As an Orange City native, vice president for student life Julie Elliott never saw herself coming back to her hometown, one that seemingly lacked professional careers. However, she was proven wrong.
Before coming to Northwestern, Elliott felt the call to impact young college students since she, like many Christians, struggled with her faith during her teenage years.
She said, “I struggled a lot with how I fit in the church, am I really a Christian?”
At the age of 19, she became a single parent. She recalls this transformative time in her life and how being a parent at such a young age required her to mature quickly. When her daughter was just three months old, Elliott began attending NW.
“I had professors take me under their wing, mentor me, encourage me, and transform my life. That’s when I sensed a call. These years of college are so pivotal for defining who you’re going to be for the rest of your life, and I wanted to be a part of that.”
Shortly after graduating from NW, Elliott moved with her family to North Carolina to attend Duke University, soon earning her Master’s in Christian ethics. After five years in North Carolina, she accepted a position at Eastern University in Philadelphia. Ten years later, God called Elliott back to Orange City to serve as the vice president of student life at NW.
Elliott explains her job in a very simple way: “To ensure students have a great experience outside of the classroom.”
Elliott oversees the Compass Center for Career and Calling, Residence Life, the Health and Wellness Center, student activities, intercultural development, campus security and food services.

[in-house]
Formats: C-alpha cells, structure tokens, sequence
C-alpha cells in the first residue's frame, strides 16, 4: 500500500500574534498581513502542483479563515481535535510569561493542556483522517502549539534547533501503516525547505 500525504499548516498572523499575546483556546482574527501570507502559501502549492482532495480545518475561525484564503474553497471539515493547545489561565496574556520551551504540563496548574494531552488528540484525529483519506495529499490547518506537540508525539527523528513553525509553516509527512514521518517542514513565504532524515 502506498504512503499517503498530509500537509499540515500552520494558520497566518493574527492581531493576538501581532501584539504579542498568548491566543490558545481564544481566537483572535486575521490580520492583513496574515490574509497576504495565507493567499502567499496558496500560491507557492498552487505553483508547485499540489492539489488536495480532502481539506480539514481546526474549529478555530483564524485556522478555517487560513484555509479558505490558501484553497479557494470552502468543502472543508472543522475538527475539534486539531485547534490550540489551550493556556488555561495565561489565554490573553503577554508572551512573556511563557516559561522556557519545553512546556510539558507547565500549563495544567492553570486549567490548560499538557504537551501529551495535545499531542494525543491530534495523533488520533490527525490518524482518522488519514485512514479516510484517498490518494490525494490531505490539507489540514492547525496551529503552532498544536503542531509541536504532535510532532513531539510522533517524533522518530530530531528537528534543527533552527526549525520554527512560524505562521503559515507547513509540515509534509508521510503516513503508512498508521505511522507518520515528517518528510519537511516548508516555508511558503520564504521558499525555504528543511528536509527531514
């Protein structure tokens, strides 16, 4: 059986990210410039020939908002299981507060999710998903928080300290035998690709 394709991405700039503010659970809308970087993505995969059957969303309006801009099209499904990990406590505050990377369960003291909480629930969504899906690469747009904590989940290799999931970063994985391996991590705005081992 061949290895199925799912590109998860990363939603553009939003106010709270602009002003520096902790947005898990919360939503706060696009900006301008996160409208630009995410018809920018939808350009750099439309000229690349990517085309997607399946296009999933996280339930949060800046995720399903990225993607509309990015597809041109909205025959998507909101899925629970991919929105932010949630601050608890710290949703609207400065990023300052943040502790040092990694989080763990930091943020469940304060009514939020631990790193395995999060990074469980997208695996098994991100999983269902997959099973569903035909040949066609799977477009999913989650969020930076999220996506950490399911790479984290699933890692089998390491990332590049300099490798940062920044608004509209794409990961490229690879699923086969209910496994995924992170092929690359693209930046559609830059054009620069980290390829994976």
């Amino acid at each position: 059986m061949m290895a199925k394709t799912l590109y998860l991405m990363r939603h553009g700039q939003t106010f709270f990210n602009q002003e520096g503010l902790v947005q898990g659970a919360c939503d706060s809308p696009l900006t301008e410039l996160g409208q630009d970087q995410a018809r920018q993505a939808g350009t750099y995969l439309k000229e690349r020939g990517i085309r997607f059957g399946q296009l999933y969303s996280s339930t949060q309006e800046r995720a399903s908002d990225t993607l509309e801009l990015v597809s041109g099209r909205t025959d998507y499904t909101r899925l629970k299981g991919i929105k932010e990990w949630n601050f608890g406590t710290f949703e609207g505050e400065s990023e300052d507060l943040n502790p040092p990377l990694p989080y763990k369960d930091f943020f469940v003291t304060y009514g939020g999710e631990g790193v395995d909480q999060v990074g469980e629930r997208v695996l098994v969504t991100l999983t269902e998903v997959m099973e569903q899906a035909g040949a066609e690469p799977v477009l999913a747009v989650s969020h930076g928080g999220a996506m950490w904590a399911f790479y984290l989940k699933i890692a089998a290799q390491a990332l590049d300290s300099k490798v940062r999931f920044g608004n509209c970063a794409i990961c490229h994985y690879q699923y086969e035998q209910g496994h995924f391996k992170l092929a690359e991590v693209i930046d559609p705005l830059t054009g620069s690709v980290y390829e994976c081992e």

A typical day for Elliott starts by getting her two youngest children ready for school, dropping them off and arriving at her office on the second floor of Ramaker. She spends an hour responding to emails, and then spends the majority of her day in various meetings with staff, the cabinet, students, discipline cases and Title IX.
Her faith plays an important part in her career.
She said, “It’s impossible for me to think of my job apart from [my faith]. I really believe in the mission of Northwestern College. My call in life is to help prepare students for flourishing and faithful lives in service to Christ.”
Elliott has also developed a well-received program here: Ngage.
She said, “Northwestern is very strong academically, but I thought ‘where can we talk about ideas outside of the classroom, more life issues?’”
Thus, Elliott developed Ngage, a program that prompts community growth in debated topics. Ngage takes place monthly on Tuesday evenings at 8 p.m.. Anticipated topics for this semester are the death penalty, abortion and mental health.
Elliott is also acting as the advisor for the Women in Leadership club. She enjoys her time as the advisor, making personal relationships with the members and helping them prepare for a workplace that may have resistance toward female leadership.
Elliott has also impacted students.
Junior Sarah Gelberg said, “Julie Elliott has taught me that just because things are the way they are doesn’t mean that’s the way they have to be. She has taught me that being a woman in leadership is a true gift and one that may become difficult at times, but is all for God’s glory. She has become a spitting image of what the joy of the Lord looks like.”
One of Elliott’s treasured times as a leader at the college is her time with students.
She said, “There is a richness and a vibrancy to our student life program. When I get to know our students and see all the potential they hold, it really makes me hopeful for the future. It’s a unique privilege to be able to feel like your work is meaningful and is in line with how God created you.”